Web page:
Finally, in relation to the Sewel Convention – under which the UK parliament and the devolved institutions cooperate when overlapping legislative competencies may compete – Lord Neuberger confirmed the well-established principle that the courts cannot enforce political convention, noting that “Judges are neither parents or guardians of political conventions; they are merely observers“.
The SC decision as a harbinger?
The case was argued over 4 days, by 57 advocates, including 26 QCs, appearing on behalf the Appellant and 13 other parties, before a full, 11 person, Supreme Court. The point being that the law is granular and all the devil is in the detail of numerous overlapping sources of law, requiring analysis of sections, sub and sub-sub sections of statutes, together with common law, convention and associated case law.
The exit process triggered by Article 50 is partly political, but it is also, as the SC demonstrated in support of its findings that an act of parliament is needed in order to serve the Art 50 Notice, a legal process. The legal process of exit could be as tortuous as the Art 50 debate/case. It will require at least another act of parliament, the Great Repeal Act, to incorporate all current EU law into the laws of the UK (some 65% of UK law is derived from EU law, namely Regulations (which have direct effect and there are some 17,000 of them) and Directives) and then a process to review all that legacy EU law to decide which to keep and which to abandon.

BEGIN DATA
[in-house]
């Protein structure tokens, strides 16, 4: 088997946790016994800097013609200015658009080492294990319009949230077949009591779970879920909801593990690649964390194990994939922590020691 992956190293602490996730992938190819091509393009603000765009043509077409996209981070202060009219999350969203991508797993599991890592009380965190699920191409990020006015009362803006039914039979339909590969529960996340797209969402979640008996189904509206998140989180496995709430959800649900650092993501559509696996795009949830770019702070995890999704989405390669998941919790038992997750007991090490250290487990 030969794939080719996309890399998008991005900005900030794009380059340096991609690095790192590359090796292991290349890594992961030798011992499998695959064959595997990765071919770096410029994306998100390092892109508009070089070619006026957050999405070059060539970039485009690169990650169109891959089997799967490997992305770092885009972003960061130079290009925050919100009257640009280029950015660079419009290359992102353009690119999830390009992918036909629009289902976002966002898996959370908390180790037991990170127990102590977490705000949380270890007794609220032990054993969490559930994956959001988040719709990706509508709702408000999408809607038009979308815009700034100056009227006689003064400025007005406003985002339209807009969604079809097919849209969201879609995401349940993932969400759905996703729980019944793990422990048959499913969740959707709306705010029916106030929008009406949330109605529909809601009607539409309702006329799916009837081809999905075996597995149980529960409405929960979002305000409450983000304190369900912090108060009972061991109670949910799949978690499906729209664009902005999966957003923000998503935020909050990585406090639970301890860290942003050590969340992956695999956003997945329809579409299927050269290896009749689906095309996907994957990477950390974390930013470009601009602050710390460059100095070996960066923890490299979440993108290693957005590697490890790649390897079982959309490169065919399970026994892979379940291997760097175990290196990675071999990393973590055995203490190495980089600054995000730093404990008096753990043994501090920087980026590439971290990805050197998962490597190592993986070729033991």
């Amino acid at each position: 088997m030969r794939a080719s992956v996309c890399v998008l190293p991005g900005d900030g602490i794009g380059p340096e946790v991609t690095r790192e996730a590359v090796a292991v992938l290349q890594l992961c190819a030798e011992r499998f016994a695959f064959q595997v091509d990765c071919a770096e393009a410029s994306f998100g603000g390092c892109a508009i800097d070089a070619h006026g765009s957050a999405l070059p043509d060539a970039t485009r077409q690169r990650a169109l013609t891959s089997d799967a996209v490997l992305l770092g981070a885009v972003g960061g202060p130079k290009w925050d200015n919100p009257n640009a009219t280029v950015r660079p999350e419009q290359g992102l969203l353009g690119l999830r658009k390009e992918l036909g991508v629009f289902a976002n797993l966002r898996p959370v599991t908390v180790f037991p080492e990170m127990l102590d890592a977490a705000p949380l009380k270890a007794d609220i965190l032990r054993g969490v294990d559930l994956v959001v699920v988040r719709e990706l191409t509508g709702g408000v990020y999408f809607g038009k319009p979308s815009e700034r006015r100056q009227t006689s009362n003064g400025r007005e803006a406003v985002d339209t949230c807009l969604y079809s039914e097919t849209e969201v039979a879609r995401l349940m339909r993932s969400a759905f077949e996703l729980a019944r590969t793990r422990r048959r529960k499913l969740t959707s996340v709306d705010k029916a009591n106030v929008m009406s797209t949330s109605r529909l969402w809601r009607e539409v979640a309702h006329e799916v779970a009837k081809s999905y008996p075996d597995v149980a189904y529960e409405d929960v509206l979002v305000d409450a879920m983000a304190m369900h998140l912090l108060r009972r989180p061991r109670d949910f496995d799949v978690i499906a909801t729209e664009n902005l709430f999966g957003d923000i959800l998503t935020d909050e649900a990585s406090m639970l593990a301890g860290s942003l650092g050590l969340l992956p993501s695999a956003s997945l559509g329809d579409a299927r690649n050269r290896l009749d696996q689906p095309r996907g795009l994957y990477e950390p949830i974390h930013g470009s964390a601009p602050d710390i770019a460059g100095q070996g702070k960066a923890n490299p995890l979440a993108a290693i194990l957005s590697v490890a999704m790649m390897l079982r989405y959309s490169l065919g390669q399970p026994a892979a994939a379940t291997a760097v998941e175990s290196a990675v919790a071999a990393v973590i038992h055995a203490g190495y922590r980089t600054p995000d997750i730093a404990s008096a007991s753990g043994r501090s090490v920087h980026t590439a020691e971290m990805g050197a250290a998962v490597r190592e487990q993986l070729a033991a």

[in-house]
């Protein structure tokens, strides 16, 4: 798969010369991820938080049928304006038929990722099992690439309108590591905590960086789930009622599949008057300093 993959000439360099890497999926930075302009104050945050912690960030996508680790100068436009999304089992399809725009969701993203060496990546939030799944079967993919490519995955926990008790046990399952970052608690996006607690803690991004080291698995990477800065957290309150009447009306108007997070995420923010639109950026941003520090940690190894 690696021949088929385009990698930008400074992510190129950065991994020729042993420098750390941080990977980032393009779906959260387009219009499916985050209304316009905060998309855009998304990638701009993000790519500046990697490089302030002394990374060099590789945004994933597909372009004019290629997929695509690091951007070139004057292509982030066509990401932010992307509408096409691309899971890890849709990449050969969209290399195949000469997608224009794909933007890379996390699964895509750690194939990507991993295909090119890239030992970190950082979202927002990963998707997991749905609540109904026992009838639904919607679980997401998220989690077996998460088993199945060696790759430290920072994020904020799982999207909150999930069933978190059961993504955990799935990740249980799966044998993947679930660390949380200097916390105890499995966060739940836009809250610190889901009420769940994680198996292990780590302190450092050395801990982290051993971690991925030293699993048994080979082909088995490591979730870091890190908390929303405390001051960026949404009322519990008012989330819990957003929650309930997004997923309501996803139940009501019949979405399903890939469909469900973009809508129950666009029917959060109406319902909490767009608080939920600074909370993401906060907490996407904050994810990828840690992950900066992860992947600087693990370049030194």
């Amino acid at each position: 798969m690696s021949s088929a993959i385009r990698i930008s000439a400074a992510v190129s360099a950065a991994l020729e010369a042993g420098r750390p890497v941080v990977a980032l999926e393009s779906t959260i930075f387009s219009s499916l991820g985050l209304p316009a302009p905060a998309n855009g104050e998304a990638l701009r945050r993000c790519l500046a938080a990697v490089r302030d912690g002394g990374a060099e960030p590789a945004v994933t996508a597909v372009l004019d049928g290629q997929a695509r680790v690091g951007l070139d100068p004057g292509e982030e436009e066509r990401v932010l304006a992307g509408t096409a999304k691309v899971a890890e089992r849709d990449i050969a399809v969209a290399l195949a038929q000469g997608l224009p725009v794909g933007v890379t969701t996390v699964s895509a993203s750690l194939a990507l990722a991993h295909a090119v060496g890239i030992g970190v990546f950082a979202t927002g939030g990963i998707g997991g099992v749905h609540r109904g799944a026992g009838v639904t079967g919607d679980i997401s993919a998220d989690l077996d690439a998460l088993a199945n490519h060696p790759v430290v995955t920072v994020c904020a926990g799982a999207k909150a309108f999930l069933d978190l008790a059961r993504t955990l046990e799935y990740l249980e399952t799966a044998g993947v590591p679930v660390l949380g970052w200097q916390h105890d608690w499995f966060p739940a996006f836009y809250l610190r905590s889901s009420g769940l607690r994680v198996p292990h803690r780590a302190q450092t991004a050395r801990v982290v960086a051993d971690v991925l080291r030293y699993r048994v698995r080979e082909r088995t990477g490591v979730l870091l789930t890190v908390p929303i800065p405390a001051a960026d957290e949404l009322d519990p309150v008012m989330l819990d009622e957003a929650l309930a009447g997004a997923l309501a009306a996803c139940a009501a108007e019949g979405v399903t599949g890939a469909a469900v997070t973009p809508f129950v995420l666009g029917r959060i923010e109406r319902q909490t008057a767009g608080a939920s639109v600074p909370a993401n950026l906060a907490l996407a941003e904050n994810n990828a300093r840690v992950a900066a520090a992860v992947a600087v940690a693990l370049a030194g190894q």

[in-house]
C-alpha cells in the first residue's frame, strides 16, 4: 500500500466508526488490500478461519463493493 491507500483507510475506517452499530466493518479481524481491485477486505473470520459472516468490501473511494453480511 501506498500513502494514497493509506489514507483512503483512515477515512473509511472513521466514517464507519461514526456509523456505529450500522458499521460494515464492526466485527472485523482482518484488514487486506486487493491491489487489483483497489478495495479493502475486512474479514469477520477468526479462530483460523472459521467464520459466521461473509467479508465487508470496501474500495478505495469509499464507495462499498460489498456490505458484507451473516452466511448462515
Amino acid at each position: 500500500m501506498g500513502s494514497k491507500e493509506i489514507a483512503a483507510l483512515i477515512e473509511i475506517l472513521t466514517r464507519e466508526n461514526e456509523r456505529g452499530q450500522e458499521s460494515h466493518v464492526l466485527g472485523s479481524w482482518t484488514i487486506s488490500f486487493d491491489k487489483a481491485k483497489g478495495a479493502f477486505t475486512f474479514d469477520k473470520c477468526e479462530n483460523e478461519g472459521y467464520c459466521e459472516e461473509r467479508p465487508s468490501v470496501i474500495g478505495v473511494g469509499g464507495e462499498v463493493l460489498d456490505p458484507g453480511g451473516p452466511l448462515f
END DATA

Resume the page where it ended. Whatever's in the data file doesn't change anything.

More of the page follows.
Furthermore, our negotiations in relation to exit and our future relationship with the EU will be conducted against the legal backdrop of our international law obligations under the EU treaties, including Article 127 which may of itself spawn another Supreme Court case to decide how we can exit from the internal/single market, if that is what we, the people, and/or what Parliament want to do. There is also the question of our World Trade Organisation membership/obligations and whether we can remain a member following our exit from the EU (our membership of the WTO was negotiated for us by the EU) and our ability, under our international law obligations, to enter bilateral trade treaties with third countries. It is little wonder that our civil service and government feel overwhelmed and that there is speculation that, in order to do what is required in relation to our exit from the EU, we will need another 30,000 or so civil servants who will have to be supported by numerous lawyers experienced in the law and art of trade negotiations.
We may have the political will to leave on pragmatic terms that amount to a “win win” for us and the EU; the politicians of the key jurisdictions of the remaining EU members may also want such a pragmatic deal, but it could all be held/stymied by detailed legal analysis by those who may not share the pragmatic political will of our government and its “allies”.